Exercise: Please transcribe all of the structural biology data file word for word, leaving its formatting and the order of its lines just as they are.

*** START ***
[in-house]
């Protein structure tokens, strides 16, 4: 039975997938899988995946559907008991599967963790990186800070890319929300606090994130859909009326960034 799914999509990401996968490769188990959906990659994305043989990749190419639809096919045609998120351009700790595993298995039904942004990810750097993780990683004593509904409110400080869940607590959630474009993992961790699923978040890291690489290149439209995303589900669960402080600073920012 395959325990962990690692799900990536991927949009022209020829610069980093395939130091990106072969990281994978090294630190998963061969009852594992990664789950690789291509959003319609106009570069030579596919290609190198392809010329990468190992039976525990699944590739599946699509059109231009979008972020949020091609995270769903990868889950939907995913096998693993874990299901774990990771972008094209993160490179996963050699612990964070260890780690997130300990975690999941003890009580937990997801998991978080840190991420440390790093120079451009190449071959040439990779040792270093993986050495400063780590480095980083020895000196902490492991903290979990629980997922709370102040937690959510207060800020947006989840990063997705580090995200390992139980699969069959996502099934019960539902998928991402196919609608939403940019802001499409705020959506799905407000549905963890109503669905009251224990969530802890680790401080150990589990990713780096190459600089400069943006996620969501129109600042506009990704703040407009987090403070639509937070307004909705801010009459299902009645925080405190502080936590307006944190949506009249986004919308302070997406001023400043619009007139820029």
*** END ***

[in-house]
């Protein structure tokens, strides 16, 4: 039975997938899988995946559907008991599967963790990186800070890319929300606090994130859909009326960034 799914999509990401996968490769188990959906990659994305043989990749190419639809096919045609998120351009700790595993298995039904942004990810750097993780990683004593509904409110400080869940607590959630474009993992961790699923978040890291690489290149439209995303589900669960402080600073920012 395959325990962990690692799900990536991927949009022209020829610069980093395939130091990106072969990281994978090294630190998963061969009852594992990664789950690789291509959003319609106009570069030579596919290609190198392809010329990468190992039976525990699944590739599946699509059109231009979008972020949020091609995270769903990868889950939907995913096998693993874990299901774990990771972008094209993160490179996963050699612990964070260890780690997130300990975690999941003890009580937990997801998991978080840190991420440390790093120079451009190449071959040439990779040792270093993986050495400063780590480095980083020895000196902490492991903290979990629980997922709370102040937690959510207060800020947006989840990063997705580090995200390992139980699969069959996502099934019960539902998928991402196919609608939403940019802001499409705020959506799905407000549905963890109503669905009251224990969530802890680790401080150990589990990713780096190459600089400069943006996620969501129109600042506009990704703040407009987090403070639509937070307004909705801010009459299902009645925080405190502080936590307006944190949506009249986004919308302070997406001023400043619009007139820029």